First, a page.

Greens flex muscles in minor party debate

Russel Norman.
Russel Norman.
Green Party co-leader Russel Norman gave Labour plenty to think about during last night's minor party leaders debate as he pushed hard for a greater say in the make up of a Left-leaning government.

Not only was Dr Norman asserting the Green's right to have the same proportion of cabinet seats as the Greens poll on September 20, he also did not rule out a memorandum of understanding with National to pursue his party's politics.

The Greens had got National to spend $400 million on home insulation.

With National above 50% support in three opinion polls released yesterday, the stance of the eight party leaders would be of interest to both National and Labour supporters but the only leaders who mattered in the debate last night were Dr Norman, Mana Party leader Hone Harawira, New Zealand First leader Winston Peters and Maori Party co-leader Te Ururoa Flavell.

Dr Norman and Mr Harawira, who has been missing from the campaign for two weeks, will side with Labour, Mr Flavell may go either way, as will Mr Peters - all depending on the deals they can cobble together after the election.

United Future leader Peter Dunne will win his seat and return to Parliament supporting National, Conservative leader Colin Craig may get into Parliament through his party reaching 5% and support National, Act New Zealand leader Jamie Whyte has a slim chance of being elected and would support National and Independent Coalition leader Brendan Horan has no chance of remaining an MP.

The One News debate was again hosted by Mike Hoskings, who proved overbearing in talking over the candidates who were desperately trying to prove their relevance to voters.

Near the end of the 90min debate, Mr Peters chided Mr Hoskings and urged him to do his job properly.

Each of the leaders was asked to give their priority policy if they were in a chance to negotiate a deal after the election.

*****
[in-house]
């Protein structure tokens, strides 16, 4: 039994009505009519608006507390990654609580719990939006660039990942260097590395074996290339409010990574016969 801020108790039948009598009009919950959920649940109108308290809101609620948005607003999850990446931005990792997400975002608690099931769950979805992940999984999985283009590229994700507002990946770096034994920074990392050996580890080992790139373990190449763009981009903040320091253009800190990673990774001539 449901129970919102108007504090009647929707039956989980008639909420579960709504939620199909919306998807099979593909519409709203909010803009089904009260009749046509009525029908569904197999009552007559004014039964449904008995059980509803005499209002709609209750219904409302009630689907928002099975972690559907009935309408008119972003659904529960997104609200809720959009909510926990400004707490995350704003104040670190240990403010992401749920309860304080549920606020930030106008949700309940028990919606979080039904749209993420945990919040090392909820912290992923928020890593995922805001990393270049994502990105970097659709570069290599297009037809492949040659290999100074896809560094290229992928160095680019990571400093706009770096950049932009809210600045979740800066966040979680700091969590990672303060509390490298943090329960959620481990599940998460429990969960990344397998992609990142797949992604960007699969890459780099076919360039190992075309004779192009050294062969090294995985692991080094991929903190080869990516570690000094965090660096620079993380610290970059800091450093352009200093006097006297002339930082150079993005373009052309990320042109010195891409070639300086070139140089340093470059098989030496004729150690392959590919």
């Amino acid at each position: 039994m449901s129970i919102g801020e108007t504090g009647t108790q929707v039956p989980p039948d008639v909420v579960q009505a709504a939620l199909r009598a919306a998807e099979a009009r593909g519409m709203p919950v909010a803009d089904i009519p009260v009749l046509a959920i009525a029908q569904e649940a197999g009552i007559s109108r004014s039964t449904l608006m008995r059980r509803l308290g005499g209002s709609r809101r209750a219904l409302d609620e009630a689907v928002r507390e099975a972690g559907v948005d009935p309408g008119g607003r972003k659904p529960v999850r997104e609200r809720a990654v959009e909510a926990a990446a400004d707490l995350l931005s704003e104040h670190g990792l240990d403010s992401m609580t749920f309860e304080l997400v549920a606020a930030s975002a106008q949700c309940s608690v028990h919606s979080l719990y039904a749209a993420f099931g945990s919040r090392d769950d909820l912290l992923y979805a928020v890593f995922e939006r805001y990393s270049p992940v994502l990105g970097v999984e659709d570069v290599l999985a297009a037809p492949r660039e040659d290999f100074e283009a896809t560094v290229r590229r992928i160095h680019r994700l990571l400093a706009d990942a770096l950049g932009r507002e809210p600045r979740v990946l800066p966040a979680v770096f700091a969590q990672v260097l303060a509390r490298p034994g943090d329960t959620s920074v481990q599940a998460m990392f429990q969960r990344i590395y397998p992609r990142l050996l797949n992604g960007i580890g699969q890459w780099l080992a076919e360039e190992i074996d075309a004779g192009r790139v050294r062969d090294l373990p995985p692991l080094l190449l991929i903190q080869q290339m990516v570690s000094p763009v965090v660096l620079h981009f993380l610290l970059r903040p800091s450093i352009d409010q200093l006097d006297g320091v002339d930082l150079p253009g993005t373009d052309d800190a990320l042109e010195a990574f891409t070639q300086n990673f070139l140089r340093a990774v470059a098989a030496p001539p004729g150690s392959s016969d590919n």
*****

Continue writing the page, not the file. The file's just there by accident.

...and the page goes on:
There was an overriding theme of reducing child poverty from the Left, although how much that would cost was either vague or nonexistent.

For Dr Norman it came down to clean rivers, although he could not put a figure on how much it would cost.

Dr Whyte was pressed on why the three strikes for burglary was so important and got into an argument with Mr Hoskings on what constituted burglary.

According to Dr Whyte, burglary was a sense of invasion of a private home and the three-strikes policy would cut the crime rate by a third.

Mr Craig wanted binding referendums but also believed New Zealanders wanted the ability to smack their children.

During the time the anti-smacking legislation had been in place, child abuse rates had risen substantially, he claimed.

Mr Dunne wanted the implementation of flexi-superannuation, allowing people to retire younger with less money or work longer to receive a higher rate of superannuation later.

Mr Flavell believed the Maori Party had helped close the poverty gap for his people through making the policy a high priority with the Government and working with the Greens at a select committee process.

Eliminating child poverty was Mr Harawira's main aim and the cost did not matter if children were regarded as the nation's taonga, or treasure.

Retaining the retirement age at 65 was affordable, according to Mr Peters, who had a running battle most of the debate with Mr Craig about the Conservatives stealing NZ First's policies.

He told Mr Craig he could not buy the election, despite throwing money at it.

And Mr Horan wanted to create a ministry of job creation, something he might find handy after the election.

dene.mackenzie@odt.co.nz